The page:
“If we desire to fight the culture of death, we must refuse to isolate ourselves and to let others do the same,” she said.


Journey to an encounter

Monsignor Gregory L. Higley, pastor of St. George parish in Hermann and Church of the Risen Savior parish in Rhineland, said the trip to Washington was a true pilgrimage — a journey with others to encounter God.

“It is not an easy journey, but it is a rewarding one,” he wrote to his parishioners. “Our eyes are opened up to the incredible support we all have in our cause to protect babies in the womb.

He predicted that everyone who made the journey will spend some unexpected quiet time revisiting their experiences of Washington, D.C.

“And when those times surface, we know God is still speaking to us after we have come home from the journey,” he wrote.


Graceful disposition

Before leaving for Washington from Jefferson City, the people joined Bishop W. Shawn McKnight for Mass in the Cathedral of St. Joseph.

“I want you to know how proud I am of each and every one of you who is committed to going to Washington, D.C., to give public witness, which is so important,” he told the pilgrims.

He urged them not to pay attention to the ugly attitudes they might encounter in the media or on the streets of Washington.

“You have a very beautiful faith,” he said. “You have a great opportunity to show the beauty of what we know and believe about the dignity and sanctity of every human life.”

“Continue to carry that disposition of grace with you,” he said.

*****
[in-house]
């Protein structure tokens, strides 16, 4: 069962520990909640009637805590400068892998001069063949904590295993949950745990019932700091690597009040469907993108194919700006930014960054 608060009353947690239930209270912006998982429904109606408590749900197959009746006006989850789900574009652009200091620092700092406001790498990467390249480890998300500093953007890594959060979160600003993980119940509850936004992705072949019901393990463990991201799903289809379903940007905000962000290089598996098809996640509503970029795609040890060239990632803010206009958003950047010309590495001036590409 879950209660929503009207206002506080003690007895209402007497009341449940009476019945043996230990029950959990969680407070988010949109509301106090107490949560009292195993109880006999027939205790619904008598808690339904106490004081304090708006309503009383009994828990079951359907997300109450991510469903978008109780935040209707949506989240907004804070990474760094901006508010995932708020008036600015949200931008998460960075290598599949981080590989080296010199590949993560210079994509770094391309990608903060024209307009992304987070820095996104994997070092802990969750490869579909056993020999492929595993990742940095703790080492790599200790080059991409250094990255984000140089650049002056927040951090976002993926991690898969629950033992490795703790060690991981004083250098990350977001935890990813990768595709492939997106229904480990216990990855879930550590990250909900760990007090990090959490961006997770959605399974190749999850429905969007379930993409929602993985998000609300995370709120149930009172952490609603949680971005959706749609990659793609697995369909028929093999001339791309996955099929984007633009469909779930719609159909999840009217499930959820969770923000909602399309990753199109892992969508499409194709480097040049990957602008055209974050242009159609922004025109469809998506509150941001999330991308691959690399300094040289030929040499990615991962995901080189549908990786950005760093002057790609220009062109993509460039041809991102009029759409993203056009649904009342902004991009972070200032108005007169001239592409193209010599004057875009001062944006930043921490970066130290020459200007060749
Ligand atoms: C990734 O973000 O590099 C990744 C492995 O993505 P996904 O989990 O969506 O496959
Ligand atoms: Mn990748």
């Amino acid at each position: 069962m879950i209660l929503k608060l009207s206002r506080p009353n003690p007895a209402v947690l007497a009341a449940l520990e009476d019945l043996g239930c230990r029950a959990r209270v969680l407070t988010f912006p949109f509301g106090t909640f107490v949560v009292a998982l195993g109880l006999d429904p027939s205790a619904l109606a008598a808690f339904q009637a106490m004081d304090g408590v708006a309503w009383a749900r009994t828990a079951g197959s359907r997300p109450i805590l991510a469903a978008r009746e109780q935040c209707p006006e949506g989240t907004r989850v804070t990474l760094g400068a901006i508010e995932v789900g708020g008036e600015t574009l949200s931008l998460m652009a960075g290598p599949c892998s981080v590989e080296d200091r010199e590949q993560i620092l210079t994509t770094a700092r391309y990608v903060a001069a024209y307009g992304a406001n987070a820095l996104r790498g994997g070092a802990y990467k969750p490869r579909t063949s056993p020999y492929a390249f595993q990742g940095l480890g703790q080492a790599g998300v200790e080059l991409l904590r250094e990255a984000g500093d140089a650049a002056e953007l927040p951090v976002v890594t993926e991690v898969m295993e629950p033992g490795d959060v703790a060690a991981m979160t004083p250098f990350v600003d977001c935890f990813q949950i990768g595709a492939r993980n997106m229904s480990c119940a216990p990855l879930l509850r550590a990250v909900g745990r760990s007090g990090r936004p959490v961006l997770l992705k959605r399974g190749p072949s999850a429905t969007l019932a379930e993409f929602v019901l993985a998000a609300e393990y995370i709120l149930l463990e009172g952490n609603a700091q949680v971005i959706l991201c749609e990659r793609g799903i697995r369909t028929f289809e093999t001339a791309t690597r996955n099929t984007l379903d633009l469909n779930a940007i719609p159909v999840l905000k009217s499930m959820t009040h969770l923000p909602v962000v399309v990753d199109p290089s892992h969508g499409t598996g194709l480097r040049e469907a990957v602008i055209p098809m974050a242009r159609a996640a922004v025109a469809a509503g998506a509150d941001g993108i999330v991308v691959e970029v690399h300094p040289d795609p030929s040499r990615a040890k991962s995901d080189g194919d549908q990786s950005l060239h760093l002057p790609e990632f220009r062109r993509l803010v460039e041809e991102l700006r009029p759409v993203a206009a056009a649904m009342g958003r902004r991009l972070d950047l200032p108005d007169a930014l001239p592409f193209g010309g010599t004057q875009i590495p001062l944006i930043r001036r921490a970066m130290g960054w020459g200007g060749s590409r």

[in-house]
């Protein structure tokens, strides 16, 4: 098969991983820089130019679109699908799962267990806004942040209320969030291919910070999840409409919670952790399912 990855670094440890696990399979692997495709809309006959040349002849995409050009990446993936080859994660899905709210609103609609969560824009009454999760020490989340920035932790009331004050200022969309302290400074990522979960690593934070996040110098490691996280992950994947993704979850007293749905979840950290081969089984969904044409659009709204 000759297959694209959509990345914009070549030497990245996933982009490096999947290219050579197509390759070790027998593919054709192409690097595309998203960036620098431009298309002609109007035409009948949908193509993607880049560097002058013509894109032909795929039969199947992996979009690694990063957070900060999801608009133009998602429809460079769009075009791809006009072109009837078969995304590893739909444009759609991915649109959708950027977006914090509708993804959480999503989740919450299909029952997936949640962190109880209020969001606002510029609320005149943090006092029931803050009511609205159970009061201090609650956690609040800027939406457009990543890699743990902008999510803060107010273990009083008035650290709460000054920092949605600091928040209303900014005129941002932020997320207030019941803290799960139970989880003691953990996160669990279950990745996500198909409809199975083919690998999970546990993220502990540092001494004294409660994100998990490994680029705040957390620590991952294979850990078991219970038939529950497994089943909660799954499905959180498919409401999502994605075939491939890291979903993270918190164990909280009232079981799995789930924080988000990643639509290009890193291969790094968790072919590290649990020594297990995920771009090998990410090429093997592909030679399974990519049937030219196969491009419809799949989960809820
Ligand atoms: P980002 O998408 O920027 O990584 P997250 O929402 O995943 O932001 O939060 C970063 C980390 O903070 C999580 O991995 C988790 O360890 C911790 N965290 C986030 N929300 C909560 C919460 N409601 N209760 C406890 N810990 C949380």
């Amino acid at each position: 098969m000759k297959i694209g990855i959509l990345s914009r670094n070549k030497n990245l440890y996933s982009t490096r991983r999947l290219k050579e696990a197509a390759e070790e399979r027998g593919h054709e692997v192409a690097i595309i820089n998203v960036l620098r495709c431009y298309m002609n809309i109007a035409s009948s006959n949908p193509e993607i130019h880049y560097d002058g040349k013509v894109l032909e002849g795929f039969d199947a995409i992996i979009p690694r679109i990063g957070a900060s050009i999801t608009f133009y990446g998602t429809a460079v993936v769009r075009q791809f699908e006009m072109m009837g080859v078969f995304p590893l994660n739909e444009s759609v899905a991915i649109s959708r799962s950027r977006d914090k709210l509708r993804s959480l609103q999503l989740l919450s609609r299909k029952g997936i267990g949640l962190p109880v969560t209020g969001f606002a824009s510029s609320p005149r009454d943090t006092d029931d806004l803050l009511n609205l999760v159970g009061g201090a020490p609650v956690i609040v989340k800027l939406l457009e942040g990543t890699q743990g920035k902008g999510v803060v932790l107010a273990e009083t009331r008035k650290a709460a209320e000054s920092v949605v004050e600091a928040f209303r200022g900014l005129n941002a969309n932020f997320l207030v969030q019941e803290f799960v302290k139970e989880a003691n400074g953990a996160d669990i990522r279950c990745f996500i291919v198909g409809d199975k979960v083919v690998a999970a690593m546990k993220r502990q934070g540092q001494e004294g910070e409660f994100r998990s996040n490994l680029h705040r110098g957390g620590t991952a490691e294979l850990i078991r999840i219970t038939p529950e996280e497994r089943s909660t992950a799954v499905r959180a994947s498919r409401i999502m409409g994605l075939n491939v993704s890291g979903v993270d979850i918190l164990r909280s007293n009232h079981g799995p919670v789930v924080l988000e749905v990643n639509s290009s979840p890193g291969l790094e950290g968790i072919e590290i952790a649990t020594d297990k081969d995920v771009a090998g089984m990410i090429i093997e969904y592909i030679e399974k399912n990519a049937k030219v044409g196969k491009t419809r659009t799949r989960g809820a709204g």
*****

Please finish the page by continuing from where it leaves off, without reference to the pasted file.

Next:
He emphasized that the pilgrims were not going to Washington to hurt anyone or to try to take anyone’s rights away.

“You’ll be there to represent the beauty of the Church’s faith and the Gospel of Jesus Christ,” he said. “Don’t let your spirits become discouraged in any way.”


God is pro-everyone

Father Paul Clark, diocesan moderator for pro-life ministry, asked the pilgrims to keep their hearts open to the Holy Spirit working in each of them throughout the pilgrimage, “witnessing to us the dignity of our own life, so that we may truly give praise to the Lord in recognition of the fact each one of us is wonderfully made.”

The bishop noted that throughout His earthly ministry, Jesus showed profound respect for the dignity of all human life, and “that undergirds the Church’s social-justice teaching as expressed in her pro-life, pro-immigrant, pro-worker, pro-everyone stance.”

God, Who created people in His own image and likeness, is the source of all human dignity.

“He guarantees our dignity and worth,” the bishop stated. “He preserves our life. He even died for us!”